‘drawing ambience’ opens tomorrow at the Cooper Union

Posted on October 12th, 2015 by Nader Tehrani

Posted under: Academic, Installations + Exhibitions, The Cooper Union

Opening tomorrow evening in the Arthur A. Houghton Jr. Gallery. Details here.

‘Ambient Speculation’

As I landed in London in late 1986, I felt I had just missed the party. With the aura of some of the greatest hands of this exhibition still lingering in “the bar,” a good many of them had already packed their bags and moved on to greener pastures. Not only had the economy picked up in Rotterdam and Paris – among other places – but the political support that the voice of architecture was gaining in the European sphere was having a significant impact on the shape of things to come, providing the opportunity for the ambient speculation of this generation to be translated into physical reality. The rest is history, and we are still living out an extension of that narrative some three decades later, but the preamble to the political and economic turnaround is probably the telltale part of this story.

In the early 1970’s, Alvin Boyarsky’s Architectural Association was marked by a sudden internationalization of the institution, at a time when the British Government could no longer subsidize the school. This coincided with a broader cultural shift toward the alignment of economies across borders and time zones – which, in turn, proved a fecund opportunity to make the AA a platform for the architect as global citizen. If economic pressures seemed to be the reason for the urgencies of the moment, they were not cast as limitations. This was perhaps the most productive historic moment of the AA, when a new intellectual opportunism was found in the generative moment of architectural inception: the drawing.


Drawing by OMA, circa 1984

Significantly, the drawings presented here have a great range: from the hand sketch to the meticulously constructed, from the poetic to the realistic, and from the utopic to the polemical. The heterogeneity of media deployed suggests the richness of the environment within which these architects were operating. If some drawings were entrenched in the theater of real competitions, they were nonetheless deeply invested in architectural ideas that could produce new forms of knowledge. If those ideas seemed distant, theoretically hermetic, or relegated to the realm of “paper architecture” at the time, then the turn of events in subsequent years has proven to make those very projections both the beneficiaries and victims of reality. For this reason, we not only see these images as prophetic in their ability to be translated beyond the terms of their medium, but, in fact, as instruments in their own right. The drawings speak, they cast shadows, and they emanate vastly different ideological predispositions. Between representation and generation, the drawings oscillate from conditions known to conditions unprecedented. Within this space of speculation, they also suggest how the drawing, as instrument, positions itself within discourse – and Boyarsky understood the power of that agency.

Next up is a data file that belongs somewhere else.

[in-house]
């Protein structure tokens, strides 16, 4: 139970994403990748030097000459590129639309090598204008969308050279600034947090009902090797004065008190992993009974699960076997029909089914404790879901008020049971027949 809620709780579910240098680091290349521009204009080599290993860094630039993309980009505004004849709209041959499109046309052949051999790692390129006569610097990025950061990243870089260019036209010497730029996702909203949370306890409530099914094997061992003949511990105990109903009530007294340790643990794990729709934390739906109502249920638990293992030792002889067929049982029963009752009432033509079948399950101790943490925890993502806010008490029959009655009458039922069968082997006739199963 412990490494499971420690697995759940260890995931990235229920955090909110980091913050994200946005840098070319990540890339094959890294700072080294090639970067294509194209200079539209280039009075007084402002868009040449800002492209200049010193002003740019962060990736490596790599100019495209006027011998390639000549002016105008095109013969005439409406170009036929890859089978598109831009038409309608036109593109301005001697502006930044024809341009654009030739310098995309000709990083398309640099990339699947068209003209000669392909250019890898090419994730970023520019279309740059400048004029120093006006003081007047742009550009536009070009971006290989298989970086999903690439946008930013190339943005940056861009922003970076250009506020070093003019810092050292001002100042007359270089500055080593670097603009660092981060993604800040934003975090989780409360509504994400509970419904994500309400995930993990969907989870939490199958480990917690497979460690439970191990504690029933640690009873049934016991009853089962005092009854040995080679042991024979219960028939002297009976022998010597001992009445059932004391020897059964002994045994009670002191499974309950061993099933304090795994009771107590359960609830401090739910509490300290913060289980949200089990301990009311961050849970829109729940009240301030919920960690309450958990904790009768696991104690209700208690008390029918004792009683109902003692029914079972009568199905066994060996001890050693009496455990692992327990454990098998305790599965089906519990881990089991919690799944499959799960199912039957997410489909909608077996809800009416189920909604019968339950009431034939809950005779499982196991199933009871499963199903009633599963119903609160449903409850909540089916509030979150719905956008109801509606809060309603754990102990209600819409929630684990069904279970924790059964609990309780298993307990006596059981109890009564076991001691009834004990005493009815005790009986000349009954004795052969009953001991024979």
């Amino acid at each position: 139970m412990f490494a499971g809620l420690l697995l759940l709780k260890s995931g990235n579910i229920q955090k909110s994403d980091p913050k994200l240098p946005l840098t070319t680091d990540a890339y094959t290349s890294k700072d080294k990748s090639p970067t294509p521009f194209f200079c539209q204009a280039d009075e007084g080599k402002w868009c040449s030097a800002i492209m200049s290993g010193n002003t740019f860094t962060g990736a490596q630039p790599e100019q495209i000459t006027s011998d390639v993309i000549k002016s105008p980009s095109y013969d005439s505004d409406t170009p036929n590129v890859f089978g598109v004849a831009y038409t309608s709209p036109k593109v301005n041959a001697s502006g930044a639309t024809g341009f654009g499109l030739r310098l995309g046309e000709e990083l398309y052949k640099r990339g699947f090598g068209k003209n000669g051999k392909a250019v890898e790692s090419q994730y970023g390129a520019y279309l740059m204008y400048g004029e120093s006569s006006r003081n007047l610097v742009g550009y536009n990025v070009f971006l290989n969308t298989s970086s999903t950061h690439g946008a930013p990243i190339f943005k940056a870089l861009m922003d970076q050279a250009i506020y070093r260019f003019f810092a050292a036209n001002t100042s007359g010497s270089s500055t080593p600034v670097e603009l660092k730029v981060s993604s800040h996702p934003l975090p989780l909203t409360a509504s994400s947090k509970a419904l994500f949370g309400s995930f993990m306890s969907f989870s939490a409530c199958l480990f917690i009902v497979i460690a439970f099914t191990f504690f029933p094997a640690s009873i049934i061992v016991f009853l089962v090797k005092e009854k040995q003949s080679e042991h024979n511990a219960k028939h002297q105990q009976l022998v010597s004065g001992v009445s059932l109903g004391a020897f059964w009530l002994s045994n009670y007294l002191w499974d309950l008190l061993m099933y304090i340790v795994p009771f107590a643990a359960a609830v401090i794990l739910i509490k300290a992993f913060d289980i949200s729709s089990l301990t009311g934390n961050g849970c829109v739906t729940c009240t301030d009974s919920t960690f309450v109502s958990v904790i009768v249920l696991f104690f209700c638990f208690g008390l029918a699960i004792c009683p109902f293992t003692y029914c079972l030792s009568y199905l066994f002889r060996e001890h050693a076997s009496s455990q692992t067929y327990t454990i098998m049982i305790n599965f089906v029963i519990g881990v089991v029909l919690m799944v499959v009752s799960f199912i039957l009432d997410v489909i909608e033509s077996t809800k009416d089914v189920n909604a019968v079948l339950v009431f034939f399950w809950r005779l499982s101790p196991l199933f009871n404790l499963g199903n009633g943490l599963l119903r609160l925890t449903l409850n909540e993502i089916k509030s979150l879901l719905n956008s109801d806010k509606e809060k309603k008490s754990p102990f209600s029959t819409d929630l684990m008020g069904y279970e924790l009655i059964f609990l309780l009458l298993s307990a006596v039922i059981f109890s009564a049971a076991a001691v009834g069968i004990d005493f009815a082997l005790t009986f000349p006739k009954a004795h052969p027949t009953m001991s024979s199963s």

Boyarsky’s curatorial ingenuity did not come so much from the tailoring of a new curriculum, but rather the assembly and overlay of critical architectural voices, most often in a symphony of dissonance. In the context of this exhibition those voices take shape with the alignment of the mind and hand through a series of architectural projections that see the instrumentality of drawing as perhaps the most potent political act of architecture. The drawings are neither subservient to building, nor marginal to them; they underline that the practice of architecture is rooted in a cultural process that begins long before the project at hand, and ends long after we are all gone. Boyarsky’s pedagogical strategy may also serve us well today with the recognition that a powerful school of thought is not necessarily rooted in the control of the singular voice, but rather the building up of a discursive platform with the certainty of uncertain results.

Nader Tehrani, 2015

Dean, The Irwin S. Chanin School of Architecture



Comments Off on ‘drawing ambience’ opens tomorrow at the Cooper Union


No comments yet.

RSS feed for comments on this post.

Sorry, the comment form is closed at this time.